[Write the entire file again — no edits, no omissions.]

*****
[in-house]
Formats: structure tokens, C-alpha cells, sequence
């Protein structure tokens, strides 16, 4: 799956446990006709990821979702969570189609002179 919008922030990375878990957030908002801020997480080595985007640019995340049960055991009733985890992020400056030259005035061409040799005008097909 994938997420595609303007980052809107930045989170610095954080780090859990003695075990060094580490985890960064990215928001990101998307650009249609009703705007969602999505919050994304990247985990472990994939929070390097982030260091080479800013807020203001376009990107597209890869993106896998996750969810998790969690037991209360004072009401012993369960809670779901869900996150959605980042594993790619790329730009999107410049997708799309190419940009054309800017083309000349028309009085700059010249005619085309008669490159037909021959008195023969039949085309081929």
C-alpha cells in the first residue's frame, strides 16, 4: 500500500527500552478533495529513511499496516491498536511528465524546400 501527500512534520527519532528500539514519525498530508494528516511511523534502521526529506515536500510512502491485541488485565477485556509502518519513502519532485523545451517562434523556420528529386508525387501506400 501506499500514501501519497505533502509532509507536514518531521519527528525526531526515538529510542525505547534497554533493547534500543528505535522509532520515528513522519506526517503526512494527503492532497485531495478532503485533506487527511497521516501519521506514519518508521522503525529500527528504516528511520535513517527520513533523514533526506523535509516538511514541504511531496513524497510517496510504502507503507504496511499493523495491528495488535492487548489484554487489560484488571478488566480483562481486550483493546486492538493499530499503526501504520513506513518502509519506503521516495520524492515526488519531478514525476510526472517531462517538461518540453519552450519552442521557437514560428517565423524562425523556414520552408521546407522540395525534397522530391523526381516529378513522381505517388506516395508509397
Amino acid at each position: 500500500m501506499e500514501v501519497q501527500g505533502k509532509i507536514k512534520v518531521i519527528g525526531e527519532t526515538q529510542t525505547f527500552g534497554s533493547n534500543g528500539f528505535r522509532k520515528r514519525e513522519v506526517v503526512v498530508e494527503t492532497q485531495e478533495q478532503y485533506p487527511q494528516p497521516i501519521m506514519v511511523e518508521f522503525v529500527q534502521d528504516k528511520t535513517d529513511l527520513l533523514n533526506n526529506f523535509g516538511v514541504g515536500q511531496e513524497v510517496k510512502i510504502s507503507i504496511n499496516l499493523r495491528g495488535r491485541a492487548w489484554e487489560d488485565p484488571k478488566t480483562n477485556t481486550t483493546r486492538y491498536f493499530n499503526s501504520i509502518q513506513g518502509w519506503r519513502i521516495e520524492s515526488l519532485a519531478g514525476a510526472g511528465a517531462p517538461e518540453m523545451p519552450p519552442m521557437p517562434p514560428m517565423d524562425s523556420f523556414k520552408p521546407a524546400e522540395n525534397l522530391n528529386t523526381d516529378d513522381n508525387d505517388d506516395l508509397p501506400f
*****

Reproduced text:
[in-house]
Formats: structure tokens, C-alpha cells, sequence
């Protein structure tokens, strides 16, 4: 799956446990006709990821979702969570189609002179 919008922030990375878990957030908002801020997480080595985007640019995340049960055991009733985890992020400056030259005035061409040799005008097909 994938997420595609303007980052809107930045989170610095954080780090859990003695075990060094580490985890960064990215928001990101998307650009249609009703705007969602999505919050994304990247985990472990994939929070390097982030260091080479800013807020203001376009990107597209890869993106896998996750969810998790969690037991209360004072009401012993369960809670779901869900996150959605980042594993790619790329730009999107410049997708799309190419940009054309800017083309000349028309009085700059010249005619085309008669490159037909021959008195023969039949085309081929």
C-alpha cells in the first residue's frame, strides 16, 4: 500500500527500552478533495529513511499496516491498536511528465524546400 501527500512534520527519532528500539514519525498530508494528516511511523534502521526529506515536500510512502491485541488485565477485556509502518519513502519532485523545451517562434523556420528529386508525387501506400 501506499500514501501519497505533502509532509507536514518531521519527528525526531526515538529510542525505547534497554533493547534500543528505535522509532520515528513522519506526517503526512494527503492532497485531495478532503485533506487527511497521516501519521506514519518508521522503525529500527528504516528511520535513517527520513533523514533526506523535509516538511514541504511531496513524497510517496510504502507503507504496511499493523495491528495488535492487548489484554487489560484488571478488566480483562481486550483493546486492538493499530499503526501504520513506513518502509519506503521516495520524492515526488519531478514525476510526472517531462517538461518540453519552450519552442521557437514560428517565423524562425523556414520552408521546407522540395525534397522530391523526381516529378513522381505517388506516395508509397
Amino acid at each position: 500500500m501506499e500514501v501519497q501527500g505533502k509532509i507536514k512534520v518531521i519527528g525526531e527519532t526515538q529510542t525505547f527500552g534497554s533493547n534500543g528500539f528505535r522509532k520515528r514519525e513522519v506526517v503526512v498530508e494527503t492532497q485531495e478533495q478532503y485533506p487527511q494528516p497521516i501519521m506514519v511511523e518508521f522503525v529500527q534502521d528504516k528511520t535513517d529513511l527520513l533523514n533526506n526529506f523535509g516538511v514541504g515536500q511531496e513524497v510517496k510512502i510504502s507503507i504496511n499496516l499493523r495491528g495488535r491485541a492487548w489484554e487489560d488485565p484488571k478488566t480483562n477485556t481486550t483493546r486492538y491498536f493499530n499503526s501504520i509502518q513506513g518502509w519506503r519513502i521516495e520524492s515526488l519532485a519531478g514525476a510526472g511528465a517531462p517538461e518540453m523545451p519552450p519552442m521557437p517562434p514560428m517565423d524562425s523556420f523556414k520552408p521546407a524546400e522540395n525534397l522530391n528529386t523526381d516529378d513522381n508525387d505517388d506516395l508509397p501506400f